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Behind the scenes broadcasting the Invictus Games

Michael Cole

Executive Producer, BBC Studios

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As the Invictus Games draws to a close I look back on how the preparations began on what has been a tremendous week starting with the launch show just a few days ago.

We shared facilities with ABC who are the host broadcaster in Australia and along with their production partner, JAM TV, we've set up camp in car park P7 of the Sydney Olympic Park.

The technical producer, James Bonnar, has supervised the construction of our broadcast set up. Home is a marquee which has been transformed into a busy production office, with our edits set up in porta cabins and our main OB truck for the final programme gallery.

It's a double expando, to use the local lingo where nearly every word is shortened and has an 'o' added. Our UK team was joined by some local soundos, camos and well, you get the picture.

A few of the team - myself included - worked on the Sydney Olympics here in 2000 and have been boring everyone else with tales of what it was all like 18 years ago.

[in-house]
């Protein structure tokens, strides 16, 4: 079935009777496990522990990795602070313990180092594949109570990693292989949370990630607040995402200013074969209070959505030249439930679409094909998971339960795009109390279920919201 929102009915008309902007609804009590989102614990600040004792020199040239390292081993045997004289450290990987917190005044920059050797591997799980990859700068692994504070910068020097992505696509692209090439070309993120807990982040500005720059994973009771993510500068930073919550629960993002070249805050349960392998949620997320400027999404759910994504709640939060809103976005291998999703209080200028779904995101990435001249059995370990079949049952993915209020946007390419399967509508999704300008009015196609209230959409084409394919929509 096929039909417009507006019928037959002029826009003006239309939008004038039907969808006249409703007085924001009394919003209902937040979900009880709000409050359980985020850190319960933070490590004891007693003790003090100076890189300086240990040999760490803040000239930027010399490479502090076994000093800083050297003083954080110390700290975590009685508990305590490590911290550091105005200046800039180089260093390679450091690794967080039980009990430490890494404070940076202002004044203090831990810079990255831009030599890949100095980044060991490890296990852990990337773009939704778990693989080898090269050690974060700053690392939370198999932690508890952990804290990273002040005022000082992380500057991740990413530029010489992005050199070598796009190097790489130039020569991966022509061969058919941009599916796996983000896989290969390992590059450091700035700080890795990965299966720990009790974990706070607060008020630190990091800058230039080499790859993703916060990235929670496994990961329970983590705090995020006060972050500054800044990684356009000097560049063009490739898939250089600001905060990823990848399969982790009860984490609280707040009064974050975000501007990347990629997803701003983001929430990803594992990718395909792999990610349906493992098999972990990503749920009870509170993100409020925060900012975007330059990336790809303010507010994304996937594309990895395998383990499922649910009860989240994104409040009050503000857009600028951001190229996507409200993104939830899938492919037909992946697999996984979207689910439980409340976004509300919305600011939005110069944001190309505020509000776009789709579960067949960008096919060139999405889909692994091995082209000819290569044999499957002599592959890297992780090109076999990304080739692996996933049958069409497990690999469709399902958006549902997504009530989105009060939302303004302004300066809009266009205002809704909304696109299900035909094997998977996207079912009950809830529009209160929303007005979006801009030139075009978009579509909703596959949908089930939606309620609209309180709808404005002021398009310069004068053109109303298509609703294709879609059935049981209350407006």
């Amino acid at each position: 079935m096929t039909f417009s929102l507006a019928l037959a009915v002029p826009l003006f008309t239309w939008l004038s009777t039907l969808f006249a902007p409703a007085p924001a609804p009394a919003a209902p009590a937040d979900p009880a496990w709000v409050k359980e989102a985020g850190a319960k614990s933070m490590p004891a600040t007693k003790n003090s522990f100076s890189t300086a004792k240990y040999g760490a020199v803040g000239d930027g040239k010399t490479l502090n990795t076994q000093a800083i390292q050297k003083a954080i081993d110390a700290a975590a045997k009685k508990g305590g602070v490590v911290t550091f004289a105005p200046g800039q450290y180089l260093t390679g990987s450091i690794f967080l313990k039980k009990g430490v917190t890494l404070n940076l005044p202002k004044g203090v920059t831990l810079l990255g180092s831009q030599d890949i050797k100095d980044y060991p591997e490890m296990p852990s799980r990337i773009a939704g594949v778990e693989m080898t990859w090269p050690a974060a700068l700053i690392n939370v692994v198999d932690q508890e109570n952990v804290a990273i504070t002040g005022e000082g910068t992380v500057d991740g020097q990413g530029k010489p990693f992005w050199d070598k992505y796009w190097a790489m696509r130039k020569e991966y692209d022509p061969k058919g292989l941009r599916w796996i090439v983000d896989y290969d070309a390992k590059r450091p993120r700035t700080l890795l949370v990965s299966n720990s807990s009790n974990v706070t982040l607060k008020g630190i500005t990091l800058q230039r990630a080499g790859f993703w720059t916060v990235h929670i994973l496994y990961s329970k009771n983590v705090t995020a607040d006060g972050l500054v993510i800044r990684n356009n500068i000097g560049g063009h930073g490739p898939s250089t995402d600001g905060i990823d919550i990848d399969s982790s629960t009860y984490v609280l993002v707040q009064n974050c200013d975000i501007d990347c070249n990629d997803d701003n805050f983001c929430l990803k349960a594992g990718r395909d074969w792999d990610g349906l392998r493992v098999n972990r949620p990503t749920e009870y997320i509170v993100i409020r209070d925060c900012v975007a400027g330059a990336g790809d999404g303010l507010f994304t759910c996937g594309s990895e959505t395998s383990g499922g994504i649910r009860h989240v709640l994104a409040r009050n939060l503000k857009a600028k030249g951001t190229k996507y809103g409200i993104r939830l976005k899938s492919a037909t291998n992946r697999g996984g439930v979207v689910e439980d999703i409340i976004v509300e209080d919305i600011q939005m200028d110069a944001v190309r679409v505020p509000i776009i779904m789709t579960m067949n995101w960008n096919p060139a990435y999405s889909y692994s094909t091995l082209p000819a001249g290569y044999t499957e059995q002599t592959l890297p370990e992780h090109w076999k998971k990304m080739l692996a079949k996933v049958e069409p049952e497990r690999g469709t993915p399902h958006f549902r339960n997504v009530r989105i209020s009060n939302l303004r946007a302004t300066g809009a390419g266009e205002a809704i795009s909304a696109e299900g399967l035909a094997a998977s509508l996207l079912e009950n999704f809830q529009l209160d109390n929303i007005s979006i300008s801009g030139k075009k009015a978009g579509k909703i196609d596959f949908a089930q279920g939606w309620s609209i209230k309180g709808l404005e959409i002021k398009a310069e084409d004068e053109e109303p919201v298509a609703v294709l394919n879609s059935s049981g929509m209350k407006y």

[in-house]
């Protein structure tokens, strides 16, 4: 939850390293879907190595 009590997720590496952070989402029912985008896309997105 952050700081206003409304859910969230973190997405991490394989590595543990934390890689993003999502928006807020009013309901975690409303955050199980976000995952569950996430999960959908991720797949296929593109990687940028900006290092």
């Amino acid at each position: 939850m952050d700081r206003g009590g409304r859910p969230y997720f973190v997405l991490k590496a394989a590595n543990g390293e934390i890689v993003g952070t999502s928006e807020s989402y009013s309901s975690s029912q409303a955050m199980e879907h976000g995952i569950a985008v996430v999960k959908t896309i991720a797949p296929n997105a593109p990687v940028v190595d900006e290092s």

A bit like in London the Olympic Park itself is out of town - about ten miles to the west of the city centre in the case of Sydney - so one of the challenges is to make the coverage have a feel of the city, even though it's only the Opening Ceremony and the first day of sport takes place in town.

But with sailing in the shadow of the Harbour Bridge and Cycling in the Botanic Garden, that first day of sport should look pretty spectacular.

The setting itself reminds us of the first Invictus Games four years ago in London when the BBC was the host broadcaster and the bulk of the action came from our own Olympic Park.

Quite a few of the team from 2014 are back for this fourth edition of the Games including both our presenters. Alex Jones presented a One Show special covering the Opening Ceremony in London and back then JJ Chalmers was a competitor winning medals in cycling and athletics before turning himself into a TV presenter.

So with Alex and JJ at the helm alongside a top team of commentators and reporters with lots of experience from Olympics, Paralympics and previous Invictus Games, we were ready to go. The event's patron Prince Harry has brought huge publicity to the Games here in Australia with his and the Duchess of Sussex's Royal tour and recent announcement.

We were ready for a week of really inspiring stories of how 500 wounded, injured and sick servicemen and women from round the world have put their lives back on track thanks to the power of sport.

It has been an incredible week of sport and we still have the closing ceremony to go.

The closing ceremony is broadcast on BBC One on Saturday 27 October at 1.15pm and 5.30pm.

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